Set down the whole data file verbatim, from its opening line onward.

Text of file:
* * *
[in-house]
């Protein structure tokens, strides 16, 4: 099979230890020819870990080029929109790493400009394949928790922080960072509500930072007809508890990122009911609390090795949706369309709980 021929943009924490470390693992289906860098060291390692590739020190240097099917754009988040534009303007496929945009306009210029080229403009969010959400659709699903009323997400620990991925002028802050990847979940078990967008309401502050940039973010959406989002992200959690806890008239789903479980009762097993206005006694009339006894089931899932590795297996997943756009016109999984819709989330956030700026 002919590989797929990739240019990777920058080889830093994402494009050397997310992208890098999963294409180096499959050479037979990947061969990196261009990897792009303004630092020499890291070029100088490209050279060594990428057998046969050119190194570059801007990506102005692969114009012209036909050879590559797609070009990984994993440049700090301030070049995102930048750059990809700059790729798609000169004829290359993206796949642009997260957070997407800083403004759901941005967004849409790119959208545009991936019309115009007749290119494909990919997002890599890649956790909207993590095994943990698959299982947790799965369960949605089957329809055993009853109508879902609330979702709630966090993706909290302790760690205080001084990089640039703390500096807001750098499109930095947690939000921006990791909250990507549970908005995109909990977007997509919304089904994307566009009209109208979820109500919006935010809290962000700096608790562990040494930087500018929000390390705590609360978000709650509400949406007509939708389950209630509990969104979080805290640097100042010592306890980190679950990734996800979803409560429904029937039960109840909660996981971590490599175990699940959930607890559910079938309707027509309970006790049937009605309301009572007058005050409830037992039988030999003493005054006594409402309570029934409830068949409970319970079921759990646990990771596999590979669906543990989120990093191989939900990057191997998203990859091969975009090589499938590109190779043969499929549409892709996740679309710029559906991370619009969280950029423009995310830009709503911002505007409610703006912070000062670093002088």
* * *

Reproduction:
[in-house]
């Protein structure tokens, strides 16, 4: 099979230890020819870990080029929109790493400009394949928790922080960072509500930072007809508890990122009911609390090795949706369309709980 021929943009924490470390693992289906860098060291390692590739020190240097099917754009988040534009303007496929945009306009210029080229403009969010959400659709699903009323997400620990991925002028802050990847979940078990967008309401502050940039973010959406989002992200959690806890008239789903479980009762097993206005006694009339006894089931899932590795297996997943756009016109999984819709989330956030700026 002919590989797929990739240019990777920058080889830093994402494009050397997310992208890098999963294409180096499959050479037979990947061969990196261009990897792009303004630092020499890291070029100088490209050279060594990428057998046969050119190194570059801007990506102005692969114009012209036909050879590559797609070009990984994993440049700090301030070049995102930048750059990809700059790729798609000169004829290359993206796949642009997260957070997407800083403004759901941005967004849409790119959208545009991936019309115009007749290119494909990919997002890599890649956790909207993590095994943990698959299982947790799965369960949605089957329809055993009853109508879902609330979702709630966090993706909290302790760690205080001084990089640039703390500096807001750098499109930095947690939000921006990791909250990507549970908005995109909990977007997509919304089904994307566009009209109208979820109500919006935010809290962000700096608790562990040494930087500018929000390390705590609360978000709650509400949406007509939708389950209630509990969104979080805290640097100042010592306890980190679950990734996800979803409560429904029937039960109840909660996981971590490599175990699940959930607890559910079938309707027509309970006790049937009605309301009572007058005050409830037992039988030999003493005054006594409402309570029934409830068949409970319970079921759990646990990771596999590979669906543990989120990093191989939900990057191997998203990859091969975009090589499938590109190779043969499929549409892709996740679309710029559906991370619009969280950029423009995310830009709503911002505007409610703006912070000062670093002088």